With this personal experience of prison life, enforced exclusion from society and isolation, Martine Bernard wished to turn this into something positive in the post-war years. It was Martine's intention to open a centre to welcome those who had been released from prison and support the fight against recidivism which could still be found in parts of society. However, before she was able to bring this plan into being, Martine suffered from a devastating polio affliction from which she died on 22 August 1948. Nevertheless, the idea had been born. There were others among her friends and contacts who shared Martine Bernard's vision and the positive contribution that such a centre could bring.

Thus, on 28 March 1951 the founders of the 'Accueil Catholique' (i.e. a Catholic Welcome Hostel) asked the family of Martine Bernard for permission to give her name to their association in order to commemorate the memory she had left to the people of Lille. This was the beginning of the Martine Bernard Association. It provided a shelter for up to 60 people.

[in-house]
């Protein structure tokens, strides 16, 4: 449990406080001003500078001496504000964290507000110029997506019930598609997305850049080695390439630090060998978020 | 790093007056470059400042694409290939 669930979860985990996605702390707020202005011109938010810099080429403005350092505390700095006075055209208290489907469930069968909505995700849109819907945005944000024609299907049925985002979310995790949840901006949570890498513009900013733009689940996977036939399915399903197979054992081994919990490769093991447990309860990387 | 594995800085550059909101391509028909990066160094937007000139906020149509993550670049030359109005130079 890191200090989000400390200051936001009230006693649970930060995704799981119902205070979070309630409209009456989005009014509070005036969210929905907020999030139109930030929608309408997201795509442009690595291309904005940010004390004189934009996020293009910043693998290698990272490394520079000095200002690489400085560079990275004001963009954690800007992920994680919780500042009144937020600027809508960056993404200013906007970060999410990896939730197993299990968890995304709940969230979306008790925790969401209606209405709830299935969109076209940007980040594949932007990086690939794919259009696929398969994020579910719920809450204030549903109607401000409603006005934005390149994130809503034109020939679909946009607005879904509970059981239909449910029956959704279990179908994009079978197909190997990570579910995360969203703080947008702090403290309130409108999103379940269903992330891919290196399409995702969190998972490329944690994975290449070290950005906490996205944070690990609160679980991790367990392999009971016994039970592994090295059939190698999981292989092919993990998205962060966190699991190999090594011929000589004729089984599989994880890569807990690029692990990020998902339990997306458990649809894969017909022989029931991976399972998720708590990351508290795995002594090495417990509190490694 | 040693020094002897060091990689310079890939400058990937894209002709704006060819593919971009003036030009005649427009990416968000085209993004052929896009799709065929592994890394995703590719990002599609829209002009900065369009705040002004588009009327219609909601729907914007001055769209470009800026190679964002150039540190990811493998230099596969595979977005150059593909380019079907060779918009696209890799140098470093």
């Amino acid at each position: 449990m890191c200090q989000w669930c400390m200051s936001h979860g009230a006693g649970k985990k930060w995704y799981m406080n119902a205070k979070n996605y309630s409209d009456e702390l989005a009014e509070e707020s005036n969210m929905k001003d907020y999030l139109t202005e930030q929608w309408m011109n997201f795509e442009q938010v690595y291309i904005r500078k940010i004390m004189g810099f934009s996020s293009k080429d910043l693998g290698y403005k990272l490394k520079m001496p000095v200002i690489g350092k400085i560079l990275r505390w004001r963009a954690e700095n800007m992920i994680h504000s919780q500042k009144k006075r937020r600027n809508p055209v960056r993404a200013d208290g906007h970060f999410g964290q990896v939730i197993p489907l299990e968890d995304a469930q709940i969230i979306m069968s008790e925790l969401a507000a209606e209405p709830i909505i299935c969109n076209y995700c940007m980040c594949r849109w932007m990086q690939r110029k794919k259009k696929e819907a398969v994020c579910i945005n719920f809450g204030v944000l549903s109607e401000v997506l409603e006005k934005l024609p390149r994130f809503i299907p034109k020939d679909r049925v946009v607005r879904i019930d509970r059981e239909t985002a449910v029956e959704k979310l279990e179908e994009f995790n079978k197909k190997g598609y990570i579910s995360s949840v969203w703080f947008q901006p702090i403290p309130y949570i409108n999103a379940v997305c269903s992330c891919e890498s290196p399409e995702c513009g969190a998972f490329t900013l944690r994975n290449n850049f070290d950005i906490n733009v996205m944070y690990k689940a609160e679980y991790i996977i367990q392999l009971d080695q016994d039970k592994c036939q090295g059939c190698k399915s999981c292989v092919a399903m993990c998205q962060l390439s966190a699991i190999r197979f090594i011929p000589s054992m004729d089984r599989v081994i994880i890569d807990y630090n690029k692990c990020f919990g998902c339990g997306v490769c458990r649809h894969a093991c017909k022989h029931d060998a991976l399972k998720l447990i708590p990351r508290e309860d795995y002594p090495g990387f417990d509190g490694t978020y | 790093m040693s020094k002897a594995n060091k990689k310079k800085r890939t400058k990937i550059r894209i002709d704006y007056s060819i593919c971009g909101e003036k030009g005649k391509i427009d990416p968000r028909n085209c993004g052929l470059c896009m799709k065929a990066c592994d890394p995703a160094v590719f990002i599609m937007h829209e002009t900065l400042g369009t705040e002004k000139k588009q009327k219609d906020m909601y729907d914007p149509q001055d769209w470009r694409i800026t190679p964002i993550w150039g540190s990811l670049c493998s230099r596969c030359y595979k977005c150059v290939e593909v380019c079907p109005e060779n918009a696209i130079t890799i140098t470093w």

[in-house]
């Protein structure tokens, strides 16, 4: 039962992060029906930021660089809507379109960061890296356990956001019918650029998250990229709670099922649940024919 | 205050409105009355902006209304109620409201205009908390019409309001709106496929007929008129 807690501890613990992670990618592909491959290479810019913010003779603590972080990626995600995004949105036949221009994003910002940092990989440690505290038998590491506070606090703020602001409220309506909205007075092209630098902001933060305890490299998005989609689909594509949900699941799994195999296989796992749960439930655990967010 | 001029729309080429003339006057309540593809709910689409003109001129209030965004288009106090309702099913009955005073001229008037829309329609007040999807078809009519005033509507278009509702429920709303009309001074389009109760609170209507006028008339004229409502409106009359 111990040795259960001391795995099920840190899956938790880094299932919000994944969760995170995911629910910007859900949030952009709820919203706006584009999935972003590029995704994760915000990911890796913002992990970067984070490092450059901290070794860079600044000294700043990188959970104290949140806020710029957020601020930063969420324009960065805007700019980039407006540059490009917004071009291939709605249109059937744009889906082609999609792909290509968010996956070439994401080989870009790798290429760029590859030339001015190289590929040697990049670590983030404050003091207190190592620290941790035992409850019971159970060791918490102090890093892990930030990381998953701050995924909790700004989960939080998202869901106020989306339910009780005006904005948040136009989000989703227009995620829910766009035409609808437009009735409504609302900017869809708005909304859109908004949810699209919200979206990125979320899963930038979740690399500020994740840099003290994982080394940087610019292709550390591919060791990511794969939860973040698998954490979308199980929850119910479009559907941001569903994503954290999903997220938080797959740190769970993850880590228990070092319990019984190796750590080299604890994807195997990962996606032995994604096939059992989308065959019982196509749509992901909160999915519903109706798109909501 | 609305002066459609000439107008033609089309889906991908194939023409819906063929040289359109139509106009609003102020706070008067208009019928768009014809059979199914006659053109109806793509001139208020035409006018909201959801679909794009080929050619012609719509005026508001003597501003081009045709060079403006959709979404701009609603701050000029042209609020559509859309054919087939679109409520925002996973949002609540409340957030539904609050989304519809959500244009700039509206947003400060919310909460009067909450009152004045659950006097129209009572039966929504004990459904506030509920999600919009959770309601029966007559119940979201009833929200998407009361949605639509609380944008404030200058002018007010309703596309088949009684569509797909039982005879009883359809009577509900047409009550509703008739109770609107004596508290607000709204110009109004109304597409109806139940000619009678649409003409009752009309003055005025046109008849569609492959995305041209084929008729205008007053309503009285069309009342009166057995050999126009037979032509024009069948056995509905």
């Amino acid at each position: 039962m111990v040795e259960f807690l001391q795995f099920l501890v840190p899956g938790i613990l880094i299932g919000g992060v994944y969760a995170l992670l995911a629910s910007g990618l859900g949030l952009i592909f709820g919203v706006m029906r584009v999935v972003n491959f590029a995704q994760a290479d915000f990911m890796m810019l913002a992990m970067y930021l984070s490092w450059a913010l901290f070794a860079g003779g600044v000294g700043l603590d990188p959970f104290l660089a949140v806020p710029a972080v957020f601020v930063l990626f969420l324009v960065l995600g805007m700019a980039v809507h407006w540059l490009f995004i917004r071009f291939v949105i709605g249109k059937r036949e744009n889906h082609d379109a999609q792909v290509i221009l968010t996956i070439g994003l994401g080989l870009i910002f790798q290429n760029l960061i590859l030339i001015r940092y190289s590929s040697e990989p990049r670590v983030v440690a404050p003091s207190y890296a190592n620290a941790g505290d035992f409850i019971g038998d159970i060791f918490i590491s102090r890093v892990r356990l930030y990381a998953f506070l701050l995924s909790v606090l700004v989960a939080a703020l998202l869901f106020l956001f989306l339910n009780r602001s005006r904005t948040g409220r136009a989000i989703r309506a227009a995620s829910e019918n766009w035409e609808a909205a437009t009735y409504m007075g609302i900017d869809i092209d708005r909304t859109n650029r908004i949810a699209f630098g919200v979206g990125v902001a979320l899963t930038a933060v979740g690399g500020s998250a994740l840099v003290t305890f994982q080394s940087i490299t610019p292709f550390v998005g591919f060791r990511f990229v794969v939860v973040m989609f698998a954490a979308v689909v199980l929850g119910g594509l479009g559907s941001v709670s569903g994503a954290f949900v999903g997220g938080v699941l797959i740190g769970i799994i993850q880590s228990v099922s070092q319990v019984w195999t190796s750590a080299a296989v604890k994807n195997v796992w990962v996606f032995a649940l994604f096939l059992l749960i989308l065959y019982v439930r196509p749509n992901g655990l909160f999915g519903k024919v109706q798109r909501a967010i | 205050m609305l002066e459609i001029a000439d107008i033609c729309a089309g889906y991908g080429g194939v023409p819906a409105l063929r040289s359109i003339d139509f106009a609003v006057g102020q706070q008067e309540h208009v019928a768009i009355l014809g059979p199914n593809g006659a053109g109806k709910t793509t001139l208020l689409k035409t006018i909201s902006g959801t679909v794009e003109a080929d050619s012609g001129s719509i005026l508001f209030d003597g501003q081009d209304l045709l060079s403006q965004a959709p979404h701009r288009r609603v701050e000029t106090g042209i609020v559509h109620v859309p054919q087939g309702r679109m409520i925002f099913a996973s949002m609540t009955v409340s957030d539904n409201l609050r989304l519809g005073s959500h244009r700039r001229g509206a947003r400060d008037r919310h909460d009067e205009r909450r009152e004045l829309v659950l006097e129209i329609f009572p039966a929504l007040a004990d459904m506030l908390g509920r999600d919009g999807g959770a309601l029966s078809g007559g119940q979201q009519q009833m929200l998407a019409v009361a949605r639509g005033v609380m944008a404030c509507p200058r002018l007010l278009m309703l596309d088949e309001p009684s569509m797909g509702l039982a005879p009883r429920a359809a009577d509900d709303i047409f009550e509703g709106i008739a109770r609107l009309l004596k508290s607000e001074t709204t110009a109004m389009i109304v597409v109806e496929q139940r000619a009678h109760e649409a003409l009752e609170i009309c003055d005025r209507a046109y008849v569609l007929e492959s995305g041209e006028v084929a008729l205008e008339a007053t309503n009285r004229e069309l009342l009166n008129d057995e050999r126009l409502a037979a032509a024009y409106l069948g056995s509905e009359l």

In the early days this centre, along with initiatives by other like-minded movements, helped excluded prisoners have a way back into society. It also helped develop the laws on social security. The Association was confirmed by a Government Decree of 29 November 1953 which recognised the legal existence of places of shelter. These were as follows:

"... people leaving hospital settings, rehabilitation or re-education centres and finding themselves penniless and homeless, people released from prison or in danger of falling into prostitution ...".

Between 1951 and 1956 the hostel was operated by volunteers. In the main, the Association was funded by voluntary donations. The funds were able to welcome almost former male prisoners. Given the large number of people who sought assistance, the centre had to diversify its activities. It led to the creation of a "refuge" or "shelter" and then guaranteeing the distribution of soup to the hungry (i.e. a soup kitchen).